al-Dalhamiyya Before 1948
The village of al-Dalhamiyya was situated in a shallow depression on the North bank of the Yarmuk river, on the border of Palestine and Jordan. The village was initially located on the Eastern bank of the Jordan river, but as Zionists reclaimed land near Lake Tiberias, the villagers relocated their village farther east.
The houses were built mostly of adobe brick with straw - and reeds roofs. Most of the population in the village were Christian. The village’s economy was dominated by agriculture with vegetables and citrus fruits, relying on the Yarmuk river for irrigation. The lands to the north and west of the village was filled with a silt-rich soil that enhanced its fertility. The American scholar, Edward Robinson, came to the area in 1838 and was told that the al-Dalhamiyya was located on the eastern bank of Jordan. In 1944-45, the village consisted of 410 persons on 2,852 dunums.
Occupation and depopulation
Details of the occupation of the village are unavailable. The village most probably became occupied around the same time as the attack on Tiberias in mid-April of 1948. The neighbouring village of Samakh was attacked on the 28th of April 1948 and by May 3rd, the Zionist settlers in the area informed the JNF (Jewish National Fund) that their surroundings had been emptied of their Arab inhabitants.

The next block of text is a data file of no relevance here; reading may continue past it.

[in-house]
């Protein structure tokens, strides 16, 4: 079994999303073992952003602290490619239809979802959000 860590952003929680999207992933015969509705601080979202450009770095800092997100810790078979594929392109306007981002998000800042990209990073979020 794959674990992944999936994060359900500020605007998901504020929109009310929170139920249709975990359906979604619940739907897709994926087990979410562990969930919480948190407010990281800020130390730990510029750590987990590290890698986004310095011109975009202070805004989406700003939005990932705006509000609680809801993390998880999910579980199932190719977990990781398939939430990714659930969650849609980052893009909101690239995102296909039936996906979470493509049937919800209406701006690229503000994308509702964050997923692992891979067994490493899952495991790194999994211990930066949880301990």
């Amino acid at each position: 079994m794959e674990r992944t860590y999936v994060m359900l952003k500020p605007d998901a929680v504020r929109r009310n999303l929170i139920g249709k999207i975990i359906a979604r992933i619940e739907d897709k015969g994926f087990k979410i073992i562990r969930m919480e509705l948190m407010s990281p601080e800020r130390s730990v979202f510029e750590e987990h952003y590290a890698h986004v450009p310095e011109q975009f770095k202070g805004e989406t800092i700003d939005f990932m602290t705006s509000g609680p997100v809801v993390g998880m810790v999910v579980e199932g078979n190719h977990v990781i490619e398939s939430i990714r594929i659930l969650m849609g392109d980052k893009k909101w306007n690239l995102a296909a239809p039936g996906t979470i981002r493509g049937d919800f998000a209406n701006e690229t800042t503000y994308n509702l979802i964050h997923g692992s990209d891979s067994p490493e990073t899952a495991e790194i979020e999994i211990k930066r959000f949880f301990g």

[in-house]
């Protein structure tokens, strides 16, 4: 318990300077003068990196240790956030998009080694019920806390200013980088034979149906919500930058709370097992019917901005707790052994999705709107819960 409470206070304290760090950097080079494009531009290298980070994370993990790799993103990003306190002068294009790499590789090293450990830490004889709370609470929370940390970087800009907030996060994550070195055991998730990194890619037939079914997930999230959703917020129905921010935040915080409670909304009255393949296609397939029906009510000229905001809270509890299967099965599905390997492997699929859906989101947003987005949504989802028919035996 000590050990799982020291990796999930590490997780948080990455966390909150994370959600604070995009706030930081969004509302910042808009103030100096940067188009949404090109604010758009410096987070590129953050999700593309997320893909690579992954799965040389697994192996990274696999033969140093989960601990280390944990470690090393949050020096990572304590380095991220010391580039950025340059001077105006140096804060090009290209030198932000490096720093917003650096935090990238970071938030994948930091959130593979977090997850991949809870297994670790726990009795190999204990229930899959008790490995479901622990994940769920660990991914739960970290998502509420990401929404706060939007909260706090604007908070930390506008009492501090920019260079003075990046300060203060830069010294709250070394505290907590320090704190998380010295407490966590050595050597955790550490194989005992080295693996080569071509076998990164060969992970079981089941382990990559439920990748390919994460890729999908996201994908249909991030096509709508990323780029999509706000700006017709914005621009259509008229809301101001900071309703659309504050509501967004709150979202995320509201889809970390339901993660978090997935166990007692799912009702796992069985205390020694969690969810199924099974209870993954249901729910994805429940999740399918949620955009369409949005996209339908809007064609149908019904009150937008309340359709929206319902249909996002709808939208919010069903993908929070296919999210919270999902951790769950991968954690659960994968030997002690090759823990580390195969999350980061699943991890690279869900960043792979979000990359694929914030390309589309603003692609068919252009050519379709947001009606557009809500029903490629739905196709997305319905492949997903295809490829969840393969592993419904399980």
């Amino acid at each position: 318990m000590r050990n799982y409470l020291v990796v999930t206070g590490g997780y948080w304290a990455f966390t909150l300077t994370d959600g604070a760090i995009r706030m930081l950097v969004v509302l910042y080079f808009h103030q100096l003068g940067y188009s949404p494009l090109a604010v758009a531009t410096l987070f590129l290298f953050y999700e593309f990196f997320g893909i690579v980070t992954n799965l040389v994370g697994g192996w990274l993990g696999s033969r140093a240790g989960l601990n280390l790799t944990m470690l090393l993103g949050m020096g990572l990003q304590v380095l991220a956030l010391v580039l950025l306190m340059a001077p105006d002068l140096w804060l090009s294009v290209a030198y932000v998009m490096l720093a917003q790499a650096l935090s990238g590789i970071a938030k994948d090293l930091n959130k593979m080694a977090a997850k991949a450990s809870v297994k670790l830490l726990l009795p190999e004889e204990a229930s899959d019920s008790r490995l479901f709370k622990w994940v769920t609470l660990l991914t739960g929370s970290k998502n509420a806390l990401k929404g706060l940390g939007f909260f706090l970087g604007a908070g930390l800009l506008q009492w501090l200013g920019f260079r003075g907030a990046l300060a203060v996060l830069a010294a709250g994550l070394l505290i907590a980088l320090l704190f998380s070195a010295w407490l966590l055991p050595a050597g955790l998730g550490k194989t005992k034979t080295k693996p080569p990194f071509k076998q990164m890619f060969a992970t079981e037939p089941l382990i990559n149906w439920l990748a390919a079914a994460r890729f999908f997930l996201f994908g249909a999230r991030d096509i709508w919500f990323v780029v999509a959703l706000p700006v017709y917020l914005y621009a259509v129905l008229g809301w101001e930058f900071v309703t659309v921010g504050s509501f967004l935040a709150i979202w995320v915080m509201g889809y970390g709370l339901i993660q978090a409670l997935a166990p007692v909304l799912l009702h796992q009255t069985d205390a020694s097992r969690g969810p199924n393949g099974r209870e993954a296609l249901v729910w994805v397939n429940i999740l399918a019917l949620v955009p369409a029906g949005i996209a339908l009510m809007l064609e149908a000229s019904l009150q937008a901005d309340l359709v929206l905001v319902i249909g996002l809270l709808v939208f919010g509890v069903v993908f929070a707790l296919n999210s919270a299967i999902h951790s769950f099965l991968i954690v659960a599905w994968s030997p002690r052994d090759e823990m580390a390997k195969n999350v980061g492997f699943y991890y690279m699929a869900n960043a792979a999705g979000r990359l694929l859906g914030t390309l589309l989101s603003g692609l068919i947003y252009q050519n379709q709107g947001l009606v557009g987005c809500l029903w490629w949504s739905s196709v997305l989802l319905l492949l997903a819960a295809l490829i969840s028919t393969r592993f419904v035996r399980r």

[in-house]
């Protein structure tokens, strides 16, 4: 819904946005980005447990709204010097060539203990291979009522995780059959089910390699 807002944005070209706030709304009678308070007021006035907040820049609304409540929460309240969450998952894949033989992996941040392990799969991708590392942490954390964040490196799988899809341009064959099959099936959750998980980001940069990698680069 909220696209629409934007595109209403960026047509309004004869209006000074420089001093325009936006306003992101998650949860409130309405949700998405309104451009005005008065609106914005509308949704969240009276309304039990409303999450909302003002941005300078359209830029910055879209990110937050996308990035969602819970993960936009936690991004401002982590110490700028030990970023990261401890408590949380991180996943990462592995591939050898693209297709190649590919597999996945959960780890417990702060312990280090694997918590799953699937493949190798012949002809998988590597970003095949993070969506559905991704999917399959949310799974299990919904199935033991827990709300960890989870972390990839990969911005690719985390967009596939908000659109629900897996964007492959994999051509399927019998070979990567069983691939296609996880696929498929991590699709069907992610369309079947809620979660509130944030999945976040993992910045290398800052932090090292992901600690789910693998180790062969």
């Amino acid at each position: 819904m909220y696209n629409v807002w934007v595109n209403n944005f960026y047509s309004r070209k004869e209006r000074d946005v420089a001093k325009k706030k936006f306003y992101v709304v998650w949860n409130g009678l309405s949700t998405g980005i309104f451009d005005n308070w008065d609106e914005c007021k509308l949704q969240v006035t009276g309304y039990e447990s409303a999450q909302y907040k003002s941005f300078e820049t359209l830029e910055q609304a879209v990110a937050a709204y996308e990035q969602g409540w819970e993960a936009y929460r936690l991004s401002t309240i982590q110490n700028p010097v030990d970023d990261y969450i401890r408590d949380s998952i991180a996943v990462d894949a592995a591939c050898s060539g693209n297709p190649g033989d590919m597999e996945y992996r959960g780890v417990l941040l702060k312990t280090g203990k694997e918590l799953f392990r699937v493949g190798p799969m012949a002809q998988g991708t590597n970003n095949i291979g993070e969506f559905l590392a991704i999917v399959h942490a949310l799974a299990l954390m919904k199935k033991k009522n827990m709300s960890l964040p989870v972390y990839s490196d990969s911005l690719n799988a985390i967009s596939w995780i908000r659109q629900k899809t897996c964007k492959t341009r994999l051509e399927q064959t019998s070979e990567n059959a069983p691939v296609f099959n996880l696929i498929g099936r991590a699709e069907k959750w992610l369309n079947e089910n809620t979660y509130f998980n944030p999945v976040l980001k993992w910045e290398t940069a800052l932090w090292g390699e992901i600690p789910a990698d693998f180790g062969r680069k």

Israeli settlements on village lands
In 1933, Zionists established the settlement Asdot Ya’agov southwest of al-Dalhamiyya. Furthermore, Menachemya was founded in 1902 and is located west of the village. There are no Israeli settlements placed directly on the village grounds.
The village today
Today, the village has been completely demolished, and on the area is a banana grove, belonging to a nearby Kibbutz, Asdot Ya’agov.
Source: al-Khalidi, Walid (ed.). All that remains: the Palestinian villages occupied and depopulated by Israel in 1948. Washington DC: 1992.
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